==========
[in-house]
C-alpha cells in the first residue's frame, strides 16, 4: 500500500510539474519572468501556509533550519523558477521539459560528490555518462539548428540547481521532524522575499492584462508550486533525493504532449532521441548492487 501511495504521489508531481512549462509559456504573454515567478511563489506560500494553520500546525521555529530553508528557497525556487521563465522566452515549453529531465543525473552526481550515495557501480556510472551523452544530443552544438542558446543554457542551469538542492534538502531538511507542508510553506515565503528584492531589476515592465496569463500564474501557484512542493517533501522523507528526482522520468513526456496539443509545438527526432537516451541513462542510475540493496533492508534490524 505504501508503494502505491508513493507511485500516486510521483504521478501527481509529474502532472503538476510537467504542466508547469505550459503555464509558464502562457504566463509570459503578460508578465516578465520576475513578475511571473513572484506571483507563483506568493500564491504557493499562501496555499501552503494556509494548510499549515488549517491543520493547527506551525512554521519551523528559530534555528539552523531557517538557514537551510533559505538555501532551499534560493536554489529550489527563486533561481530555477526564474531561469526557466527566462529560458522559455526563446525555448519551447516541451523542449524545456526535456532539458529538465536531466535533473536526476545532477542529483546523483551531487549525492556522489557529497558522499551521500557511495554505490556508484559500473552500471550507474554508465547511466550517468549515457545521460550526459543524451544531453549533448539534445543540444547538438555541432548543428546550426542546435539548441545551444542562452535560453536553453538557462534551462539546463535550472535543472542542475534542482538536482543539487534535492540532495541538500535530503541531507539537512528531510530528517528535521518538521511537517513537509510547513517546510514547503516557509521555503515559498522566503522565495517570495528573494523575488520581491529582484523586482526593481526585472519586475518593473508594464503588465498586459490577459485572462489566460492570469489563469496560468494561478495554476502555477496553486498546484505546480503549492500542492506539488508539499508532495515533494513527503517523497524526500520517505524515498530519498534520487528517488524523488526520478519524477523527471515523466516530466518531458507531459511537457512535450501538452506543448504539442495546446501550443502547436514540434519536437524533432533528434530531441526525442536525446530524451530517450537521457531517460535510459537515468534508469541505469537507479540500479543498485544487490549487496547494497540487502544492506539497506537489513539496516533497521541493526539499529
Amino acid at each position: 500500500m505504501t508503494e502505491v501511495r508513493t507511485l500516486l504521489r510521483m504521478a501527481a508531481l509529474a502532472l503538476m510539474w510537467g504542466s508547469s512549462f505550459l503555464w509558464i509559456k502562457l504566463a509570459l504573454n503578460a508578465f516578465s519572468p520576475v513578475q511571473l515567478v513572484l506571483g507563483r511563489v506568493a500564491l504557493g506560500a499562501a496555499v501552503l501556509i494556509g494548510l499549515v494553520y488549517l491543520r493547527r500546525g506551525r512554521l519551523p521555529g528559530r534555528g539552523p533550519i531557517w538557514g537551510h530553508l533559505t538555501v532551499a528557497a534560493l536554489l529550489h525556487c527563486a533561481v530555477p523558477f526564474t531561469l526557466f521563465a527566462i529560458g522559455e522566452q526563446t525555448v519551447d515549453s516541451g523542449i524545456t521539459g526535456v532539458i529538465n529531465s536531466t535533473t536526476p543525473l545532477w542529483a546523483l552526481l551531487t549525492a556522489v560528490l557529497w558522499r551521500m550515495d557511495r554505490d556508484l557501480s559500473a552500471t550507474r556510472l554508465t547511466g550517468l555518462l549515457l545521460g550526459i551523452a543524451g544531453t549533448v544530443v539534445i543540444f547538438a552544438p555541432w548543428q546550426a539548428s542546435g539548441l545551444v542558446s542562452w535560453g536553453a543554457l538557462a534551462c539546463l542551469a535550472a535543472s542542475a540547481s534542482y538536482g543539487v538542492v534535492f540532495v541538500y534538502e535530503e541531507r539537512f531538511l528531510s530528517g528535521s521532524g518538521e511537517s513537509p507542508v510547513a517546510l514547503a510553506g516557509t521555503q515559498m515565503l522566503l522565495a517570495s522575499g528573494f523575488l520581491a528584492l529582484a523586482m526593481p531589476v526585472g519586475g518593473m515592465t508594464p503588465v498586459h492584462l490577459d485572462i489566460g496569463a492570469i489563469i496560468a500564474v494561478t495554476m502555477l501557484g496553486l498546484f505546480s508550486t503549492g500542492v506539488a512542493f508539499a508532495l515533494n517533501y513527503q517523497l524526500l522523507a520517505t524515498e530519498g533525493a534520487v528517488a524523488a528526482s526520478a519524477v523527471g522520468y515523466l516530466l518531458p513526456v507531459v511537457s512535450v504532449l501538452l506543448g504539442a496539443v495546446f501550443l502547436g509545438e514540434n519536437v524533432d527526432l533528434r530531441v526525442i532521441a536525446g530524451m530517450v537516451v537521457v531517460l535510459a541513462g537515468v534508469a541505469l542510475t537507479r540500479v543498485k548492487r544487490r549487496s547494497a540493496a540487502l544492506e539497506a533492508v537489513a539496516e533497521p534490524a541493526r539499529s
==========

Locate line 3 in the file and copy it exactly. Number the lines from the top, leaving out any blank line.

Amino acid at each position: 500500500m505504501t508503494e502505491v501511495r508513493t507511485l500516486l504521489r510521483m504521478a501527481a508531481l509529474a502532472l503538476m510539474w510537467g504542466s508547469s512549462f505550459l503555464w509558464i509559456k502562457l504566463a509570459l504573454n503578460a508578465f516578465s519572468p520576475v513578475q511571473l515567478v513572484l506571483g507563483r511563489v506568493a500564491l504557493g506560500a499562501a496555499v501552503l501556509i494556509g494548510l499549515v494553520y488549517l491543520r493547527r500546525g506551525r512554521l519551523p521555529g528559530r534555528g539552523p533550519i531557517w538557514g537551510h530553508l533559505t538555501v532551499a528557497a534560493l536554489l529550489h525556487c527563486a533561481v530555477p523558477f526564474t531561469l526557466f521563465a527566462i529560458g522559455e522566452q526563446t525555448v519551447d515549453s516541451g523542449i524545456t521539459g526535456v532539458i529538465n529531465s536531466t535533473t536526476p543525473l545532477w542529483a546523483l552526481l551531487t549525492a556522489v560528490l557529497w558522499r551521500m550515495d557511495r554505490d556508484l557501480s559500473a552500471t550507474r556510472l554508465t547511466g550517468l555518462l549515457l545521460g550526459i551523452a543524451g544531453t549533448v544530443v539534445i543540444f547538438a552544438p555541432w548543428q546550426a539548428s542546435g539548441l545551444v542558446s542562452w535560453g536553453a543554457l538557462a534551462c539546463l542551469a535550472a535543472s542542475a540547481s534542482y538536482g543539487v538542492v534535492f540532495v541538500y534538502e535530503e541531507r539537512f531538511l528531510s530528517g528535521s521532524g518538521e511537517s513537509p507542508v510547513a517546510l514547503a510553506g516557509t521555503q515559498m515565503l522566503l522565495a517570495s522575499g528573494f523575488l520581491a528584492l529582484a523586482m526593481p531589476v526585472g519586475g518593473m515592465t508594464p503588465v498586459h492584462l490577459d485572462i489566460g496569463a492570469i489563469i496560468a500564474v494561478t495554476m502555477l501557484g496553486l498546484f505546480s508550486t503549492g500542492v506539488a512542493f508539499a508532495l515533494n517533501y513527503q517523497l524526500l522523507a520517505t524515498e530519498g533525493a534520487v528517488a524523488a528526482s526520478a519524477v523527471g522520468y515523466l516530466l518531458p513526456v507531459v511537457s512535450v504532449l501538452l506543448g504539442a496539443v495546446f501550443l502547436g509545438e514540434n519536437v524533432d527526432l533528434r530531441v526525442i532521441a536525446g530524451m530517450v537516451v537521457v531517460l535510459a541513462g537515468v534508469a541505469l542510475t537507479r540500479v543498485k548492487r544487490r549487496s547494497a540493496a540487502l544492506e539497506a533492508v537489513a539496516e533497521p534490524a541493526r539499529s